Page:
Alstons & Burrs



Theodocia Burr Alston (1802) by John Vanderlyn

Referring back to the 2nd part/post here regarding the family of the Rev. James Porter, his grand-daughter Anne Porter, the daughter of Alexander Porter of Oaklawn Manor Plantation married in April of 1840, William Ashe Alston. The Alstons were a very powerful & wealthy planter family from the Georgetown area of South Carolina who generation upon generation increased their properties up until the Civil War.

Below is some of the genealogy of this family, however in this post I will be predominantly focusing on Joseph Alston Jr. born 1779, who was Governor of South Carolina.

I.  Joseph Alston married Charlotte Rothmahler and they had (among others):

   II. William Alston b. 1756 SC d.   married Mary Ash b. 1759 d.  They had:

      III. : 1) Marie Alston b. 1779

             *2) Joseph Alston b. 1779 see below

3) John Ash Alston b. 1780

            *4) William Algernon Alston b. 1782

5) Charlotte Alston b. 1784

         IV. *2) Joseph Alston b. 1779 Murrell’s Inlet, SC d. 1816 SC married in 1801 Theodocia Burr daughter of 3rd Vice President of the U.S. Aaron Burr (1756-1836) and Theodosia Bartow Prevost (1746–1794)  Story Continues below.

1) Aaron Burr Alston

*4) William Algernon Alston b.1782 d.1860 married Mary Alston and had:

1 )Joseph Alston (1809-1861)

2) Josephine Alston (1810-1834)

                        *3) William Ashe Alston (1812-1842) married Anne Porter

4) Mary Ashe Alston (1812- )

                          5) Theodosius Alston (1813 -)

                          6) John Ashe Alston (1816-1858)

7) Anna Louisa Alston (1820-1905)

8) Charlotte Maria Alston (1820-1896)

                  V.   *3) William Ashe Alston born 1812 in SC died NYC 1842 married in Franklin,     Louisiana,  Anne Porter daughter of Alexander Porter of Oaklawn Manor Plantation.

“Up the Waccamaw, only a few miles from Georgetown, is “Rose Hill,” the estate of the late Colonel William Ashe Alston. The founder of the American branch of this family was William, who came to this country in the early part of the eighteenth century. He married Esther La Bruce. In 1775,  his son Joseph Alston married Charlotte Rothmahler. A son of this marriage, William Alston, named after his grandfather William, was the first to spell the name with one “l” probably to distinguish themselves from the other “Allston” branches that were predominantly in North Carolina.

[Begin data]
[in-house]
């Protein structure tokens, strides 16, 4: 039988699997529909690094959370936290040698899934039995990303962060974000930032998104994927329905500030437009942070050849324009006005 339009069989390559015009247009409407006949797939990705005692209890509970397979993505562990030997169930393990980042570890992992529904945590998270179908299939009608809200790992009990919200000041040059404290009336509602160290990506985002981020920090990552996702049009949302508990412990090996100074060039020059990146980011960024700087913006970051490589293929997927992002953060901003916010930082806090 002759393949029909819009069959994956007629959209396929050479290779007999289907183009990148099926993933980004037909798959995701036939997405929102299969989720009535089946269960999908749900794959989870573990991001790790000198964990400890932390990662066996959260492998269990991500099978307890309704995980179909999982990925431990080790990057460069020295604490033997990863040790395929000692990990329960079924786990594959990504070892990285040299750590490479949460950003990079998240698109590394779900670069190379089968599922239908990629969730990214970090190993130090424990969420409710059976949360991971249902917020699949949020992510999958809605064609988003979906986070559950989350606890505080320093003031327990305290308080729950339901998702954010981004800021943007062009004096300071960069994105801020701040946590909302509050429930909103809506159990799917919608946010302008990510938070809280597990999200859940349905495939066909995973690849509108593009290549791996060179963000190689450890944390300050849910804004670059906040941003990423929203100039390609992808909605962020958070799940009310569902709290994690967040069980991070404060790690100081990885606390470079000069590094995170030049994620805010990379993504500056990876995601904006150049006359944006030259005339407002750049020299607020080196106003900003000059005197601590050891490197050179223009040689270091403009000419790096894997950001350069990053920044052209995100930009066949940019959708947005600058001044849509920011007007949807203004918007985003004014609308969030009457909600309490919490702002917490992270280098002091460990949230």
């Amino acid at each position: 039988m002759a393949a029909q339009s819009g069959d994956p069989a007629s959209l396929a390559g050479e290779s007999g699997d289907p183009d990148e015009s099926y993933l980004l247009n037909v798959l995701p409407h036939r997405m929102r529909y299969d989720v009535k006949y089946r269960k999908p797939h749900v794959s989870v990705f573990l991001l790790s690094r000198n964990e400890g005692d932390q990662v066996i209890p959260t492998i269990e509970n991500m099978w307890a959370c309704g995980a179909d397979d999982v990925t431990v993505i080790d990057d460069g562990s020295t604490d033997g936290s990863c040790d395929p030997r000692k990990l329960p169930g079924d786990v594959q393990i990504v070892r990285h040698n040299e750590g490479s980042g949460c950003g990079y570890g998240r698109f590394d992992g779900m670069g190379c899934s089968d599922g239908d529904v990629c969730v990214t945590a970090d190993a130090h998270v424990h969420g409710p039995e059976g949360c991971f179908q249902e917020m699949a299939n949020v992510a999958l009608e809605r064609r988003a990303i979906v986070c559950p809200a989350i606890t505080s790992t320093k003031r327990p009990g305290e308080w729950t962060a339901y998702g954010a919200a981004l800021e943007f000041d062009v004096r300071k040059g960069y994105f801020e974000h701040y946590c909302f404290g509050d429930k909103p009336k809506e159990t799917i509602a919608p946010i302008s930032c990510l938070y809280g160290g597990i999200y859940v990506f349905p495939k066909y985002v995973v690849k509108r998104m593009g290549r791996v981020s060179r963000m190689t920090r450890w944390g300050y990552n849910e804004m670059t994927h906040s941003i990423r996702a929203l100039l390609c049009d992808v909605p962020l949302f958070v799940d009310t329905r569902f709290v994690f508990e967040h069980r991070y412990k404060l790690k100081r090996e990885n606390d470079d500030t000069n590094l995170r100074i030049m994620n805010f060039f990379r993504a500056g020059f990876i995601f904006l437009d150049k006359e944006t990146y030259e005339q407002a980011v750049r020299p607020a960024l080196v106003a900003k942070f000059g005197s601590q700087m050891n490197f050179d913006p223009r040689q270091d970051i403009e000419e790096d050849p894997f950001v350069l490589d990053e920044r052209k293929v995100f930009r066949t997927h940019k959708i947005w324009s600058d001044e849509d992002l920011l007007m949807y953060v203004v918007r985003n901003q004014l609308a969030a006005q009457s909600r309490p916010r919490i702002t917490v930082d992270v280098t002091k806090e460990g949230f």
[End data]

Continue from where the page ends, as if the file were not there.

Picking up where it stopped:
William Alston, grandson of the founder, was first wedded to Mary Ashe, daughter of General Ashe, of North Carolina (from whom Asheville is named), and afterward married Mary, the daughter of Jacob Motte. At “Rose Hill,” the residence of his son William (by his first marriage), there hung at one time a beautiful life-size painting of this family, including William Alston, his wife Mary Ashe, and their five children.”


Joseph Alston   065675a9-adbb-44c9-a9a8-9b524d7b9a9a

At the home of her father Aaron Burr, on February 2, 1801,  Theodosia Burr age 17,  married Joseph Alston age 22 a wealthy and cultured South Carolina rice planter. They afterward briefly stayed at Burr’s Richmond Hill mansion, and then traveled to Washington, where they watched Aaron Burr inaugurated as Vice President of the United States on March 4, 1801. The couple then continued south to The Oaks, Alston’s ancestral home on the Waccamaw River near Georgetown, S.C. That summer, escaping South Carolina’s heat & humidity they returned to upstate New York where the Alston’s had their “official” honeymoon in Niagara Falls, and are believed to be to be the first couple on record to do so.